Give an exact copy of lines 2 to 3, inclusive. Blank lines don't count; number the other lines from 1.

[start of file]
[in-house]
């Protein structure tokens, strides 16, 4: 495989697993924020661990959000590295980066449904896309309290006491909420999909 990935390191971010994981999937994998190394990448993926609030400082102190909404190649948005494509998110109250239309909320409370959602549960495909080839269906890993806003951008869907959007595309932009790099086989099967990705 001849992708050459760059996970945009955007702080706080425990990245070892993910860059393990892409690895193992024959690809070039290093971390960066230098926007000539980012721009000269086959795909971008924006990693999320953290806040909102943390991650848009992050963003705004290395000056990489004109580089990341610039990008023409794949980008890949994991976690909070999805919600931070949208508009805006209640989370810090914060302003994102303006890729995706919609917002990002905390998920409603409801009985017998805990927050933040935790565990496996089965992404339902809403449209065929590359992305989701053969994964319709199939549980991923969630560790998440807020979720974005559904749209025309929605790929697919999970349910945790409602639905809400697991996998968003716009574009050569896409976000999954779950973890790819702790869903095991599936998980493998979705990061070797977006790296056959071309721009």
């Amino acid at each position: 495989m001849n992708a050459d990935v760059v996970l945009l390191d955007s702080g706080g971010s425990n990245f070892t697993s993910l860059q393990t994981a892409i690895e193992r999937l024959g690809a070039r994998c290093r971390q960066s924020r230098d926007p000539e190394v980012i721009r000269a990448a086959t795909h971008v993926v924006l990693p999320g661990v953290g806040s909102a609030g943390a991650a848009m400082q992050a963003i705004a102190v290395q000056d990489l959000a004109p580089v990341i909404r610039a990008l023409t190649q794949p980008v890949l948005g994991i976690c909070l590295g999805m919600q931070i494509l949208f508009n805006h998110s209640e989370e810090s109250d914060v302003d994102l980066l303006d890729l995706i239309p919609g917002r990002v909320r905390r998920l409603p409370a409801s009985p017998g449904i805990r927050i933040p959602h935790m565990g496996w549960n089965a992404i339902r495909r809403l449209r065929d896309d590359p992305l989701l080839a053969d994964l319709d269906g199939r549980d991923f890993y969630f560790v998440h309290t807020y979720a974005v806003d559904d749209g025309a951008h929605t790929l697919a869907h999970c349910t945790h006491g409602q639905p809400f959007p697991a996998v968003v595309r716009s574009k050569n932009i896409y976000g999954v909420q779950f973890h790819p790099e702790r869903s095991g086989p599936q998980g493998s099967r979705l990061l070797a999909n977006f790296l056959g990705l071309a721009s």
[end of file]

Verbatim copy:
């Protein structure tokens, strides 16, 4: 495989697993924020661990959000590295980066449904896309309290006491909420999909 990935390191971010994981999937994998190394990448993926609030400082102190909404190649948005494509998110109250239309909320409370959602549960495909080839269906890993806003951008869907959007595309932009790099086989099967990705 001849992708050459760059996970945009955007702080706080425990990245070892993910860059393990892409690895193992024959690809070039290093971390960066230098926007000539980012721009000269086959795909971008924006990693999320953290806040909102943390991650848009992050963003705004290395000056990489004109580089990341610039990008023409794949980008890949994991976690909070999805919600931070949208508009805006209640989370810090914060302003994102303006890729995706919609917002990002905390998920409603409801009985017998805990927050933040935790565990496996089965992404339902809403449209065929590359992305989701053969994964319709199939549980991923969630560790998440807020979720974005559904749209025309929605790929697919999970349910945790409602639905809400697991996998968003716009574009050569896409976000999954779950973890790819702790869903095991599936998980493998979705990061070797977006790296056959071309721009």
């Amino acid at each position: 495989m001849n992708a050459d990935v760059v996970l945009l390191d955007s702080g706080g971010s425990n990245f070892t697993s993910l860059q393990t994981a892409i690895e193992r999937l024959g690809a070039r994998c290093r971390q960066s924020r230098d926007p000539e190394v980012i721009r000269a990448a086959t795909h971008v993926v924006l990693p999320g661990v953290g806040s909102a609030g943390a991650a848009m400082q992050a963003i705004a102190v290395q000056d990489l959000a004109p580089v990341i909404r610039a990008l023409t190649q794949p980008v890949l948005g994991i976690c909070l590295g999805m919600q931070i494509l949208f508009n805006h998110s209640e989370e810090s109250d914060v302003d994102l980066l303006d890729l995706i239309p919609g917002r990002v909320r905390r998920l409603p409370a409801s009985p017998g449904i805990r927050i933040p959602h935790m565990g496996w549960n089965a992404i339902r495909r809403l449209r065929d896309d590359p992305l989701l080839a053969d994964l319709d269906g199939r549980d991923f890993y969630f560790v998440h309290t807020y979720a974005v806003d559904d749209g025309a951008h929605t790929l697919a869907h999970c349910t945790h006491g409602q639905p809400f959007p697991a996998v968003v595309r716009s574009k050569n932009i896409y976000g999954v909420q779950f973890h790819p790099e702790r869903s095991g086989p599936q998980g493998s099967r979705l990061l070797a999909n977006f790296l056959g990705l071309a721009s």